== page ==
What drugs are advertised via the Net? Selegiline and androstenedione as aphrodisiacs, metformine against wrinkling of ageing skin, phenytoin to improve memory, intelligence, learning and concentration, gamma-hydroxybutyrate (GHB) to increase sexual desire, creatine to increase muscle mass, hormones such as dihydroepiandosterone and pregnenolone as fountains of eternal youth, melatonin as a hypnotic, anti-jet lag drug and to combat ageing in general. Other drugs belonging to the smart drugs are the class of nootropics (aniracetam, oxiracetam, piracetam, and hydergine) and a variety of different drugs such as modafinil, vasopressin, L-tryptophan, tacrine, ondansetron, growth hormone, propranolol, centrophenoxine, parlodel, yohimbine and many more (see Table). Many of these drugs are psychotropic drugs and tinker with the neurotransmitter systems. The dopaminergic, noradrenergic or cholinergic pharmacological activity they have might pose a serious threat for the patients using these drugs together with psychiatric Rx drugs. It is amazing that all of these drugs are freely and easily accessible via global mail order companies that ship these drugs to customers all over the world after having obtained an order via the Net.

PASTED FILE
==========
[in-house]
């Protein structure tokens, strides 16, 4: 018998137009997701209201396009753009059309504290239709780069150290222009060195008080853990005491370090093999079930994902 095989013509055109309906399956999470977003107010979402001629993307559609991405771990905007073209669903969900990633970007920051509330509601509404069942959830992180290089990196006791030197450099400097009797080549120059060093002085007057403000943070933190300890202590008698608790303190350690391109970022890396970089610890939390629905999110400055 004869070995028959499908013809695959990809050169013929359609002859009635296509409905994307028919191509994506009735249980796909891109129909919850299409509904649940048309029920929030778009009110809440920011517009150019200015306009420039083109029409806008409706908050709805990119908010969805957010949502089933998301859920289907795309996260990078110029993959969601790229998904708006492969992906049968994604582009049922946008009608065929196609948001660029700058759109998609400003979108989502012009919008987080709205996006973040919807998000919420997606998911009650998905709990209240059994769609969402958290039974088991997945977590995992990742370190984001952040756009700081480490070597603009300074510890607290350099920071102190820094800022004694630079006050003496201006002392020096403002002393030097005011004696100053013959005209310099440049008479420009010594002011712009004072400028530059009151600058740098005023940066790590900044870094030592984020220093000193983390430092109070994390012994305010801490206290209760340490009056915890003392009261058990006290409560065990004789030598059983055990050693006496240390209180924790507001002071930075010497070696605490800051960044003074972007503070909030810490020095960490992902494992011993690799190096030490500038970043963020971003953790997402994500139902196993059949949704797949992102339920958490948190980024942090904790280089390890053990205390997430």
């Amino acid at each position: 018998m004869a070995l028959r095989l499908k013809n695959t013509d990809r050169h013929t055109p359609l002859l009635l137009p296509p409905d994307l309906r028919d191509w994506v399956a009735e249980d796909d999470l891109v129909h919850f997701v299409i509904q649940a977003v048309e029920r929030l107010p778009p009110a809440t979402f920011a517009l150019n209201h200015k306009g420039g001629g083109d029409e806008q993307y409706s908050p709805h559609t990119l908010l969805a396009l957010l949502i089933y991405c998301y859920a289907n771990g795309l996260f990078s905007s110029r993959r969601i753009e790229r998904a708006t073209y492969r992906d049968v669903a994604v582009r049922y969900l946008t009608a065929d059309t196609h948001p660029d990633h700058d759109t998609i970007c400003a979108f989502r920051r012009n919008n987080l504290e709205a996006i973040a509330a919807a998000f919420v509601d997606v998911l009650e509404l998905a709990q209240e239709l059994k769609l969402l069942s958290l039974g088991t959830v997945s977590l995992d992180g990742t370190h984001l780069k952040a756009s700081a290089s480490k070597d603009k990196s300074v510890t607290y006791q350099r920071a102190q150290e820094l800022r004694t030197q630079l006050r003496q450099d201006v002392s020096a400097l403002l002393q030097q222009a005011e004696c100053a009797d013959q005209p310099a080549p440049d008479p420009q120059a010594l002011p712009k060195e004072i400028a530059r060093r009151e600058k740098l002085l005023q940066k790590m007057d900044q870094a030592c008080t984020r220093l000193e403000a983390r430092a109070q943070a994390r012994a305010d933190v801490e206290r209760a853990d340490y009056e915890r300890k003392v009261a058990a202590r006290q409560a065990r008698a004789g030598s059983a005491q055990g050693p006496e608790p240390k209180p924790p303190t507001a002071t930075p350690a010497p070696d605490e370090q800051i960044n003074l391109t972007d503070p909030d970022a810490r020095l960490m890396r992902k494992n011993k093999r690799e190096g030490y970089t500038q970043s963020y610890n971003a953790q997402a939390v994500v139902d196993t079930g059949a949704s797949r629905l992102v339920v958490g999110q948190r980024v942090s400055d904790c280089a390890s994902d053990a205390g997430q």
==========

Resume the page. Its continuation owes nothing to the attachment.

The many general statements about these drugs in the Net all try hard to point out that smart drugs are all effective, many of them replacing natural hormones or certain chemicals in the brain that decline with normal ageing. They claim that research clearly indicates that smart drugs are among the safest in the world and that these drugs work as indicated, proven by many thousands of studies conducted over the past decades. 

The use of these drugs is further stimulated by many popular books with fantasy titles such as 'Better thinking through chemistry', 'Brain Boosters, foods & drugs that make you smarter', 'Mega brain power', 'The way up from down', 'The superhormone promise', 'DHEA, fountain of youth', and many more. For certain drugs there are specialised books, with a clear focus only on the miraculous aspects of these drugs, for instance melatonin3 4 5 6. Specialised newsletters can be ordered via the net, such as 'Smart drug news: the newsletter of the Cognitive Enhancement Research Institute'7. Even serious magazines publish articles on smart drugs, without being critical8 9.